Passion Fruit and Other Tidbits

Today was filled with bird watching, wandering the town of San Jose del Cabo and eating popsicles followed by looking for humpback whales.

Osprey dining

Osprey dining


Weather has improved in that we were in the 70s today.  First day that has happened and that is on account that we arose to the sight of a sunrise in front of Friar’s Rock just off the shore of Cabo San Lucas.  Every morning 700 fishing boats race toward the sea with fisher people, tourists, and heaven knows what else.  We observed the armada at 6:30 a.m. from the deck of our ship and delighted in taking lots of pictures of the sunrise.  No sleeping in on this adventure.  The crew manages to keep us as busy as ants in an ant farm.  





To visit San Jose del Cabo we had to sail north a bit and avoid Cabo San Lucas that has grown faster than a Ponzi scheme.  San Jose del Cabo is much quainter than it’s southern sister.   Once we arrived near the port, we jumped into the zodiacs for a ride ashore and seas were calm so we arrived dry and ready to view birds of the area.  Most of the birds live in our neck of the woods but it was nevertheless fun and informative.  Having finished our bird watching we took a shortcut from the estuary into town via a walk by the sewage treatment plant.  Our guide  informed us that the town had hired a British company to come and install the plant along with an agreement that they run the plant for 10 years.  The manager likes to gross out all the visitors by drinking a glass of treated water.  Lucky for us, they did not offer us a glass.  And we didn’t get a tour.  Instead we walked to the city zocolo (center) which sported the obligatory church, city hall, and the popsicle shop along with oodles of artsy, tartsy store fronts.  The passionfruit popsicle was a winner.  Having an hour to kill, we wandered the streets looking at the stores and this is when I snapped this pic.  Hope you enjoy.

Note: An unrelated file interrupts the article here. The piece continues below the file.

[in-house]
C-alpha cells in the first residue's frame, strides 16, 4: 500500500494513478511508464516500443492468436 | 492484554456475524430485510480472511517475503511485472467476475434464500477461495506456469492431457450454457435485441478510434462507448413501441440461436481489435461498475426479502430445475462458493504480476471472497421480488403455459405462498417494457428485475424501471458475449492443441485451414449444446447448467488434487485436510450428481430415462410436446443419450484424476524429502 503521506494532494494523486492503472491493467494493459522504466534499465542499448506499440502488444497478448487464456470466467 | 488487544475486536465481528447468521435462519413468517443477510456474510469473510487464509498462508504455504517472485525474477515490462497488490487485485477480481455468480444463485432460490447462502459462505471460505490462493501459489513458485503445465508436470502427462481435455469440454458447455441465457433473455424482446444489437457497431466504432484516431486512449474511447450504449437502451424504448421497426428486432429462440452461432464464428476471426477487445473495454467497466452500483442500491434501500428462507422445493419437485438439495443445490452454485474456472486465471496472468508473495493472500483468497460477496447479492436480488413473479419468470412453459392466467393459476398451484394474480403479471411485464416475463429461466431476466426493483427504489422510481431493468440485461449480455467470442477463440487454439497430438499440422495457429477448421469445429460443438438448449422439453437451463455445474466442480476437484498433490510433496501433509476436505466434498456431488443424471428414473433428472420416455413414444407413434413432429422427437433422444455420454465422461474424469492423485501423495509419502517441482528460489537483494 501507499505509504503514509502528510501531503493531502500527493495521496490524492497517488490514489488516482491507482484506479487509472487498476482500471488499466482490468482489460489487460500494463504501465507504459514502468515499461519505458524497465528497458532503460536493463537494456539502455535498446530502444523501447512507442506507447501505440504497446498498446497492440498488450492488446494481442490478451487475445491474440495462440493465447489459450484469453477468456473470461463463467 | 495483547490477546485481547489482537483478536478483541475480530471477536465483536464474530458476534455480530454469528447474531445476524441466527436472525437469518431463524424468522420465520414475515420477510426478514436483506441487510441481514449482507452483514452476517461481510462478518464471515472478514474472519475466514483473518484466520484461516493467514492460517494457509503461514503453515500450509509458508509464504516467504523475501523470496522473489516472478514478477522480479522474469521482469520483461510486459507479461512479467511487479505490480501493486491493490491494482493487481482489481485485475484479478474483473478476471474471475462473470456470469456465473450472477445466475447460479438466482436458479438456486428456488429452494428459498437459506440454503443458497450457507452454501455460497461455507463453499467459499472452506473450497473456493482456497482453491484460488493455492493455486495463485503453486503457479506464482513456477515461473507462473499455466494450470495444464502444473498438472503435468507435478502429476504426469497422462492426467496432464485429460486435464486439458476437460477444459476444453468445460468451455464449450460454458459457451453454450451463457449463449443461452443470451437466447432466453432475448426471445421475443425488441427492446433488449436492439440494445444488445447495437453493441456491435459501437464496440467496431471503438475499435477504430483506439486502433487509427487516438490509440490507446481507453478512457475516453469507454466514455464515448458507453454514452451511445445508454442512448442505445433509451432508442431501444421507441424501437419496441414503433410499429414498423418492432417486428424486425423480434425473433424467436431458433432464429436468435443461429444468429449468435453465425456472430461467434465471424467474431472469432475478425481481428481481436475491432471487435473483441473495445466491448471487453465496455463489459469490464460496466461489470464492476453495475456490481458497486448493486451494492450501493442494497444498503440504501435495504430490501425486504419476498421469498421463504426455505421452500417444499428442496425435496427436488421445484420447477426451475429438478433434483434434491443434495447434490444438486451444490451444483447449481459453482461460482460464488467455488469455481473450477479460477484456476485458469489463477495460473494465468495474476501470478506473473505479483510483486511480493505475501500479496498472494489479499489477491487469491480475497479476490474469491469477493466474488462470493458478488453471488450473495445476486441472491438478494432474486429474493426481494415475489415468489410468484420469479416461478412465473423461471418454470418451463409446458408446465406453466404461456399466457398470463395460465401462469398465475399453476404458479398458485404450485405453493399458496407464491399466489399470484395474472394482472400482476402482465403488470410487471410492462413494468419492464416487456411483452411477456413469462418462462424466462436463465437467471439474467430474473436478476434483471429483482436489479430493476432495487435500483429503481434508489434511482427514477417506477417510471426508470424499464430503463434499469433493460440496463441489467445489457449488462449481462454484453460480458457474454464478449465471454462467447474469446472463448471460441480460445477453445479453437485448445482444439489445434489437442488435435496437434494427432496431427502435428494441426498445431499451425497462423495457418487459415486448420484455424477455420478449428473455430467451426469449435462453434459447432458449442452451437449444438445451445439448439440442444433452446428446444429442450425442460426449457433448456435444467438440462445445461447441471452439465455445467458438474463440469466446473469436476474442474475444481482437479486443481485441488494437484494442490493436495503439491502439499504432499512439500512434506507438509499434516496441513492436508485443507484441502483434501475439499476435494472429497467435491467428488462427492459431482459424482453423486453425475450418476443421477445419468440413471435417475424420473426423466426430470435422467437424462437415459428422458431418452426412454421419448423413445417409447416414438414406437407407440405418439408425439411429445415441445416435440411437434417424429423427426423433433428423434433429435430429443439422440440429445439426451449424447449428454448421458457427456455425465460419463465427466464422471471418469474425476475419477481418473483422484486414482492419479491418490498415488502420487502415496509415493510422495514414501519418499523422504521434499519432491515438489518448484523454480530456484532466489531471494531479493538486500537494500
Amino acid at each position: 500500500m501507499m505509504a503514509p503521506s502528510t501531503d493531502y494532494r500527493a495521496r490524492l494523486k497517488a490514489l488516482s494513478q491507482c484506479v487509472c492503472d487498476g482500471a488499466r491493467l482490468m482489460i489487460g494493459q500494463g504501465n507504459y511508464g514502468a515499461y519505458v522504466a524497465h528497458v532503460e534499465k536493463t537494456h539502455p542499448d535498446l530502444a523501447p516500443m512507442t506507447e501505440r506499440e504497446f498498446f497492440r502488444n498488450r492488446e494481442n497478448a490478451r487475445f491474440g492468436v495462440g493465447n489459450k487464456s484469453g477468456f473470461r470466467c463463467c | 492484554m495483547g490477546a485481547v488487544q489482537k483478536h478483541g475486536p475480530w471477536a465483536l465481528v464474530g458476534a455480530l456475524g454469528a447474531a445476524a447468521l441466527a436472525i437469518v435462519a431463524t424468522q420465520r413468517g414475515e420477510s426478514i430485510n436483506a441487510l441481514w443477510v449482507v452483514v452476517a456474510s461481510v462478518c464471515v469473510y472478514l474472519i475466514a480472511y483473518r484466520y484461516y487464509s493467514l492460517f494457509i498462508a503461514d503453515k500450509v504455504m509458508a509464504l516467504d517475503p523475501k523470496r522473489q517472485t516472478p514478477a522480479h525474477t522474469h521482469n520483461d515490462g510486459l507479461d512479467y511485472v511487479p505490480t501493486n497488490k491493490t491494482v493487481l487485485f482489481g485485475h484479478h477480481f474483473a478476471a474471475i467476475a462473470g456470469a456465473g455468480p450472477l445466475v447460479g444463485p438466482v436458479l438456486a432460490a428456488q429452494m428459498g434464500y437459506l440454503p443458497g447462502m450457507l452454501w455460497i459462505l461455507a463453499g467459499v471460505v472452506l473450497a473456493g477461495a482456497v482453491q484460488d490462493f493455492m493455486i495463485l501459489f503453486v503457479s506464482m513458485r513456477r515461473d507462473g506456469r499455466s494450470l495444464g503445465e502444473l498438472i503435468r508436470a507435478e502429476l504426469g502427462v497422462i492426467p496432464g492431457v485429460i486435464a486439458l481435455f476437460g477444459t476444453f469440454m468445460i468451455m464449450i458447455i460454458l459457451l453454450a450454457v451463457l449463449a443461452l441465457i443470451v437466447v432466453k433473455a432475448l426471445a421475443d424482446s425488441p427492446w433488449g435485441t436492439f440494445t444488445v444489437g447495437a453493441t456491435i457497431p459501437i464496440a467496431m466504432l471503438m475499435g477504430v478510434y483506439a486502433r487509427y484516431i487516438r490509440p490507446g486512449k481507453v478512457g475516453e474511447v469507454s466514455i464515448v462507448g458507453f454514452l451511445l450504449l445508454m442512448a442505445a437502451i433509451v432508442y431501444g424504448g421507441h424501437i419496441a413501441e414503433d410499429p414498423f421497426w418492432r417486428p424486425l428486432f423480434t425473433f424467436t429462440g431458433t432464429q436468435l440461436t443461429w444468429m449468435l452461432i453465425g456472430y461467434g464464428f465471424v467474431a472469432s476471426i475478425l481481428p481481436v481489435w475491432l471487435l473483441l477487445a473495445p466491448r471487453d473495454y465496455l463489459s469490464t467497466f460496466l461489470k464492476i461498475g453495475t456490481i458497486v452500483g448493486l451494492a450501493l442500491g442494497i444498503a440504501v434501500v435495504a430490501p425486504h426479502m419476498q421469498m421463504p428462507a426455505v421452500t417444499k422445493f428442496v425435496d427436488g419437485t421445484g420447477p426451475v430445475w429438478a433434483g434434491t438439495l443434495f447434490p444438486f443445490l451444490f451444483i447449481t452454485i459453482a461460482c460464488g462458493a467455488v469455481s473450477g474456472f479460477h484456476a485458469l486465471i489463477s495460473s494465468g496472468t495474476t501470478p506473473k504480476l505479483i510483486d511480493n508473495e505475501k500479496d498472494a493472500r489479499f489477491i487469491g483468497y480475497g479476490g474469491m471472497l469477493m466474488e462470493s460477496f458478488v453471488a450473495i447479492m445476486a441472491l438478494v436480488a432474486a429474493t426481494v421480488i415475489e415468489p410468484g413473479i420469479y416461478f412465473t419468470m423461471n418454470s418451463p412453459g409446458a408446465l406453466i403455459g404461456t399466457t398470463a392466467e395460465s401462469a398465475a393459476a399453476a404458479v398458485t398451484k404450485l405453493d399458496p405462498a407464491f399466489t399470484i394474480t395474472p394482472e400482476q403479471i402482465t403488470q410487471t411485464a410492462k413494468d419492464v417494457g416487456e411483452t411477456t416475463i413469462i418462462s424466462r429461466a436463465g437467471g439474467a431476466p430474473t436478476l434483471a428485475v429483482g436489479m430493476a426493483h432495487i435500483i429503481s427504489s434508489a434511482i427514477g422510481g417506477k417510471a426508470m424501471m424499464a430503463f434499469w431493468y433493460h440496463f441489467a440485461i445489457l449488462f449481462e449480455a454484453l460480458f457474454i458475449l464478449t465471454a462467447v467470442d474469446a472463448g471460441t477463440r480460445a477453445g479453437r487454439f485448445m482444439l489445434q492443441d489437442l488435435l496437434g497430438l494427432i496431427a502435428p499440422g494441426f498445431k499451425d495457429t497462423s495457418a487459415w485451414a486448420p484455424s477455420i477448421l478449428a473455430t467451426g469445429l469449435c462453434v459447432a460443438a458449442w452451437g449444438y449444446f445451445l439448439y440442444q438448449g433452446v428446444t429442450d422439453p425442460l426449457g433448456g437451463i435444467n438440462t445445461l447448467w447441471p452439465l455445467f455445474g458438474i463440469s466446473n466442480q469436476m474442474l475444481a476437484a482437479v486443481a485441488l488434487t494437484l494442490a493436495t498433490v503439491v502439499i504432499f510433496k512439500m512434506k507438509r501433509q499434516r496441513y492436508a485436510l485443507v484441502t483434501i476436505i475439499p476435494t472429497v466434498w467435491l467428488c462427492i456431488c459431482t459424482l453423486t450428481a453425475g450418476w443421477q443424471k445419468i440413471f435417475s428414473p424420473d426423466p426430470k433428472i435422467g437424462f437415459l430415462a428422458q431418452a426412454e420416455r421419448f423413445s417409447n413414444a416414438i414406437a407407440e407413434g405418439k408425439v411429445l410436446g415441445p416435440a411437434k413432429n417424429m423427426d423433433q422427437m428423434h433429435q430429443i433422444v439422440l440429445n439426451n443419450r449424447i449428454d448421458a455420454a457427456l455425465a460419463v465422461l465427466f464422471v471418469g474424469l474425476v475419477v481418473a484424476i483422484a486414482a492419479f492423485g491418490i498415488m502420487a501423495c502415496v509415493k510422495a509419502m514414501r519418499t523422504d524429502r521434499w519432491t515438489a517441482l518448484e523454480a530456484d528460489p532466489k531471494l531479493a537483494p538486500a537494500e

Then it was back to ship and out to sea to watch for whales.  Disappointment was no where to be found.  There were plenty of whales.  Spotted 5 flukes.  Two breaches.  And a partridge in a pear tree.  Apparently as I was showering, one humpback took it upon itself to breach 5 times in succession.  I only breached once in the privacy of cabin 207.  

Given that the weather was near perfect, we all gathered on the stern for happy hour followed by a great dinner. 


Rayman with rays at his back on the stern.

And lest you think I wasn't onboard...

And lest you think I wasn’t onboard..

I chose a cauliflower “steak” with pesto and it was fabulous.  As luck would have it, Rayman and I were sandwiched between two twosomes.  On my left a mountain man looking person sat.  His name was Albert.  His wife across the table was Irene.  Turns out they were mathematicians that haled from Harvard and MIT.  And on my right, an internist and his friend was also a doc.  Trying not to be a dim bulb, I spent most of my time talking to Albert and Irene.  Rayman split his time in conversation with the two docs.  A good time was had by all.  All this to say that there are a lot of very accomplished people on this cruise.  The conversations at each meal have been interesting and entertaining.  It leads me to the question, “What the hell am I doing here?”  And then I remember, it’s my gift to myself for managing UR’s trust and I focus on enjoying every minute.

So, here I am in bed.  It’s 9:30, the ocean is being disrupted by the wake of the ship and it sounds great and somewhat hypnotic.  The sea is relatively calm and all is right in the world.  

Tomorrow is another day in this fascinating Sea and I’m looking forward to it all.  Some will swim with sea lions.  We are passing on that one.  And dinner on the beach of an uninhabited island followed by star gazing is on the plan.  How they will herd a bunch of people onto the zodiac for a return trip to the ship in the dead of night (peeps that may have had too much to drink) is another matter and I may report on it extensively as it sounds like interesting things may happen.  Just sayin.

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